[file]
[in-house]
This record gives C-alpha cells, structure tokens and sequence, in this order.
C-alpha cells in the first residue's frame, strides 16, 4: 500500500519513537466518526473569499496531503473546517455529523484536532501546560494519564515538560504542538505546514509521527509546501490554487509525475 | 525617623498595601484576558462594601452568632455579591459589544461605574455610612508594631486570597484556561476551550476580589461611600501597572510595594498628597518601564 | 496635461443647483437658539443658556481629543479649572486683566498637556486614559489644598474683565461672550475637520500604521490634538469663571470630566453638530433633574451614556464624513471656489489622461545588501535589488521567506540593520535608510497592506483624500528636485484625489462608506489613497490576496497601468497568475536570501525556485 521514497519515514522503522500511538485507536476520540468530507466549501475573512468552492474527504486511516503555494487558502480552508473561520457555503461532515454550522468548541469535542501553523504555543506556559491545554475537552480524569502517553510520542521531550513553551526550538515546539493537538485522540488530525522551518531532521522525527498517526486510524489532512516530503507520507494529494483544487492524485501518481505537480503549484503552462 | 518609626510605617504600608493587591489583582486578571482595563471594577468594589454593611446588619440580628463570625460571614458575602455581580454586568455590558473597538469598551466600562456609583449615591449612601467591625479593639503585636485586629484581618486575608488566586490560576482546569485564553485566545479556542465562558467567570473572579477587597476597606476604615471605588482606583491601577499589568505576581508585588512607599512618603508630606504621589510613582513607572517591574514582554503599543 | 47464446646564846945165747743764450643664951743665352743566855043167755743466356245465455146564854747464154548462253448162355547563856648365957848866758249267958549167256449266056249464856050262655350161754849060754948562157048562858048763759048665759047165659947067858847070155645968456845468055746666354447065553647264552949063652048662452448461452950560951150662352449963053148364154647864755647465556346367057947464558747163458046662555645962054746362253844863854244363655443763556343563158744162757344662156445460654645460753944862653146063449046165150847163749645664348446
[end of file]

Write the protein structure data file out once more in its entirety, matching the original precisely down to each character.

[in-house]
This record gives C-alpha cells, structure tokens and sequence, in this order.
C-alpha cells in the first residue's frame, strides 16, 4: 500500500519513537466518526473569499496531503473546517455529523484536532501546560494519564515538560504542538505546514509521527509546501490554487509525475 | 525617623498595601484576558462594601452568632455579591459589544461605574455610612508594631486570597484556561476551550476580589461611600501597572510595594498628597518601564 | 496635461443647483437658539443658556481629543479649572486683566498637556486614559489644598474683565461672550475637520500604521490634538469663571470630566453638530433633574451614556464624513471656489489622461545588501535589488521567506540593520535608510497592506483624500528636485484625489462608506489613497490576496497601468497568475536570501525556485 521514497519515514522503522500511538485507536476520540468530507466549501475573512468552492474527504486511516503555494487558502480552508473561520457555503461532515454550522468548541469535542501553523504555543506556559491545554475537552480524569502517553510520542521531550513553551526550538515546539493537538485522540488530525522551518531532521522525527498517526486510524489532512516530503507520507494529494483544487492524485501518481505537480503549484503552462 | 518609626510605617504600608493587591489583582486578571482595563471594577468594589454593611446588619440580628463570625460571614458575602455581580454586568455590558473597538469598551466600562456609583449615591449612601467591625479593639503585636485586629484581618486575608488566586490560576482546569485564553485566545479556542465562558467567570473572579477587597476597606476604615471605588482606583491601577499589568505576581508585588512607599512618603508630606504621589510613582513607572517591574514582554503599543 | 47464446646564846945165747743764450643664951743665352743566855043167755743466356245465455146564854747464154548462253448162355547563856648365957848866758249267958549167256449266056249464856050262655350161754849060754948562157048562858048763759048665759047165659947067858847070155645968456845468055746666354447065553647264552949063652048662452448461452950560951150662352449963053148364154647864755647465556346367057947464558747163458046662555645962054746362253844863854244363655443763556343563158744162757344662156445460654645460753944862653146063449046165150847163749645664348446